Coca in Osaka

my bottle

my bottle

A lot of friends and colleagues who has been to Japan agrees that the taste of Coca-Cola seem different as compared to other parts of the world.  And I do agree with this observation.  For me regular Coke or Cola in this part of the planet seem lighter to the taste and smoother to the gullet.  It is not disturbingly sweet and not unnerving to the tongue.  I can actually drink a regular coke in this part of the world without the need for ice.

What is even more fun drinking Coke in Japan, particularly in Osaka is that you can actually have your bottle personalized.  Located at Grand Pronto Mall, Osaka’s new mega-shopping town complex is a Coca-Cola store where you can have your name stamped on the bottle label for free.

While my bottle was being stamped, I was imagining on top of a hill and wanted to sing the popular Coca-Cola jingle… I’d Like To Teach The World To Sing (a Perfect Harmony).

guess what this store is selling...

guess what this store is selling…

osaka lady stamping my bottle

osaka lady stamping my bottle

my sister's nickname is so exotic

my sister’s nickname is so exotic

so "shota" is a popular nickname in osaka...

so “shota” is a popular nickname in osaka…

My body had changed, my sensibilities changed, though to this day, I still drink Coke.  Admit it or not, but there are lots of chows, cuisines or simple sustenance best consumed with a bottle of Coca-Cola.  I guess, no one is too old to drink this precarious drink.

Its da ril ting… Inom na!

Pinoy Nicknaming

If the Filipino advertising agency is to adopt the successful “Share a Coke” campaign done in Australia in 2011, one thing is certain, my name won’t be included.  The campaign removed the iconic Coca-cola logo from the bottles’ label and instead replaced it with about 100 different common first names in their country.  It was reported that there was about 32% increase in the sales of Coke in the first two weeks when the campaign was launched.

My name Neil won’t be included because here in the Philippines, its inhabitants has the habit of giving nicknames that simply duplicates the same syllable like Nene, Toto, Makmak, Leklek, Tintin, Jojo, Junjun, Lotlot, Maymay, Katkat, Bangbang, Kangkang, Tonton, Em-em, Jay-jay, Bibi, Gigi, Ar-ar, Tata.  Believe me.  I can go on and on and on.

Not only in terms of nicknaming people but there are other instances that we do it.  Here’s a few:

  •  “tiktik” – a name of a sleazy tabloid or it means to investigate
  • kiskis” – meaning to polish
  • siksik” – which means compacted
  • sapsap” – a  name of a slipmouth fish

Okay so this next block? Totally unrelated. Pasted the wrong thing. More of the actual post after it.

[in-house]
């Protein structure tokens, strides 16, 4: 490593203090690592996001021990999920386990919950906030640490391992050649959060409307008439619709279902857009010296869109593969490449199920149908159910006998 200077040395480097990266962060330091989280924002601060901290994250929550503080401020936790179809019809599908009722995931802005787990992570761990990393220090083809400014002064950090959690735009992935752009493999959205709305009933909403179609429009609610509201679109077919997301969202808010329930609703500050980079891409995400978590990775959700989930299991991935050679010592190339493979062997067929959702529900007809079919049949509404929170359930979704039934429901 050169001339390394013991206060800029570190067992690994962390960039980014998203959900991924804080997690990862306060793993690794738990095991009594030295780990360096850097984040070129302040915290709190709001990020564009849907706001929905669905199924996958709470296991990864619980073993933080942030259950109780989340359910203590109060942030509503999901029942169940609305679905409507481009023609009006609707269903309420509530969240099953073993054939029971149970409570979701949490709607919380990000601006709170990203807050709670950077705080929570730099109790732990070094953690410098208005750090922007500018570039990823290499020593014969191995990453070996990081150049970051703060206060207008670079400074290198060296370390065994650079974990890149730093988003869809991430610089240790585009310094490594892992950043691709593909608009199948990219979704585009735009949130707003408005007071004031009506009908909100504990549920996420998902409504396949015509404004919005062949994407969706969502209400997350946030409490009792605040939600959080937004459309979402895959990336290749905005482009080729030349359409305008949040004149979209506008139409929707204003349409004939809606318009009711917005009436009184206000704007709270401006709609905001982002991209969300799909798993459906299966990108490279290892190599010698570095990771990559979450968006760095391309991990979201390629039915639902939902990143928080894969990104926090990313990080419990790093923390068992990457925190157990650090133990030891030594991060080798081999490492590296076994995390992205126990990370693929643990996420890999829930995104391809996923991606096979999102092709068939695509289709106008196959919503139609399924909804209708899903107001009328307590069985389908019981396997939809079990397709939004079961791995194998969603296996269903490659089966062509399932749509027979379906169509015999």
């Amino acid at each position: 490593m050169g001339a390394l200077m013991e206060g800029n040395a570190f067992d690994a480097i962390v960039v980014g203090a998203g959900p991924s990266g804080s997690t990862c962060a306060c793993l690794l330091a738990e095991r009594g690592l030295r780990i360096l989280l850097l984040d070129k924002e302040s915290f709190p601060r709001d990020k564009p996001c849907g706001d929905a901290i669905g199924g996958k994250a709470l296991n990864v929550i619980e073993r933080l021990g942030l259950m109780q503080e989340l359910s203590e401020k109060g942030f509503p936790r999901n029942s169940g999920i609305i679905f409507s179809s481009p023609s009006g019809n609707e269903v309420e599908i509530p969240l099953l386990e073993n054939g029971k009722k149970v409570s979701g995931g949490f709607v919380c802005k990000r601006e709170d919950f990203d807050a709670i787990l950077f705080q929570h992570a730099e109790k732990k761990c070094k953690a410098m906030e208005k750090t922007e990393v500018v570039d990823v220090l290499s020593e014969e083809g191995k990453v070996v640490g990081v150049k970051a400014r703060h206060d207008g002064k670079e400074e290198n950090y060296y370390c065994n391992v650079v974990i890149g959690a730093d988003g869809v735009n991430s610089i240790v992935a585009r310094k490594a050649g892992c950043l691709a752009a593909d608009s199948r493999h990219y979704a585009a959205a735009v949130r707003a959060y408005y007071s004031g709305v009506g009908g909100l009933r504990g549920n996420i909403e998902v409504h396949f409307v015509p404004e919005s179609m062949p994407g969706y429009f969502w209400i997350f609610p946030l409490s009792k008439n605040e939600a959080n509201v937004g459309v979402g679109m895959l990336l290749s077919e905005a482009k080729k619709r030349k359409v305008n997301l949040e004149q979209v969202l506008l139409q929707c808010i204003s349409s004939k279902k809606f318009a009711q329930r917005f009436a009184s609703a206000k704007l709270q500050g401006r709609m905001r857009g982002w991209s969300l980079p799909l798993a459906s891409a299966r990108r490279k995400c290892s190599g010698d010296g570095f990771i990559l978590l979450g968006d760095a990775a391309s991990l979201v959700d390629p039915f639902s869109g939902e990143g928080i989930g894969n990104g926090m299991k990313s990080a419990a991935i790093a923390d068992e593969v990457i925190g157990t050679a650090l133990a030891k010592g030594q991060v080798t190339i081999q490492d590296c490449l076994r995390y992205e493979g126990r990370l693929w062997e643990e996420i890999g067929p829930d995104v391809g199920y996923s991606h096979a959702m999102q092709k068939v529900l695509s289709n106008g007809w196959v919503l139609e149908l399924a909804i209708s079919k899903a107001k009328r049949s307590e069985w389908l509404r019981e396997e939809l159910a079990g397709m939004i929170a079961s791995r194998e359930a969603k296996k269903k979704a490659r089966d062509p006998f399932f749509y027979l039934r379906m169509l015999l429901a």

•  “paspas” – meaning to speed-up
  • bolabola” – the name we call a hawker’s fishballs
  • labolabo” – meaning chaos or confusion
  • “major major” – part of the controversial answer of Ms. Philippines in 2010 Ms. Universe pageant which the rest of the world poked fun of

I am not a linguistic anthropologist who could explain this factual phenomenon.  But there must be something in the water that makes us do this agglutinative style.  We even name the vagina and penis in this manner…

Major major eng-eng!

 

Komersyal Muna

This is a Coca Cola ad in the mid-80s when I was still a part of the young population.  It was such a colossal hit then.  The whole Philippines was talking about a pretty singer (with enormously big set of ears) named Lilet being chosen to represent the country in filming this commercial for local release.  She was actually sent to Liverpool, England to shoot this Coca-Cola advertisement. If memory serves me right, there were actually versions of this ad sang in different languages all filmed in one common venue.

The catchy song was about unity, strength and hope among the young dynamic earthlings.  That year, I would have nominated Coca Cola Company for a Nobel Prize for Peace because of this advert.

Lilet, I and the rest of the youth who grew up in the ‘80s are no longer the future but the actual front runners of this planet.  We being todays adults may have not done the best in preserving world peace and in conserving mother earth, at least Madonna, U2 and MTV Channel (plus Regal, Viva and Seiko Films movies produced locally) were some of the unique  conceptions of our time.  Moreover, I’m keeping my fingers crossed that apocalyptic annihilation will not take place during our incumbency and dominion.   

Significant changes had happened (good, delightful, wicked and screwy) and I hope that today’s luckluster, bland and boring youth will be inspired by the lasting message of this amazing song.

I am the future of the world
I am the hope of my nation
I am tomorrow’s people
I am the new inspiration

And we’ve got a song to sing to you
We’ve got a message to bring to you

Please let there be, for you and for me, a tomorrow (tomorrow)
If we all can agree there’ll be sweet harmony tomorrow (tomorrow)
And we all will be there, Coca-Cola to share
Feeling so real and so true
Promise us tomorrow
And we’ll build a better world for you

Ngayon, matataba na tayo dahil sa kowk na yan.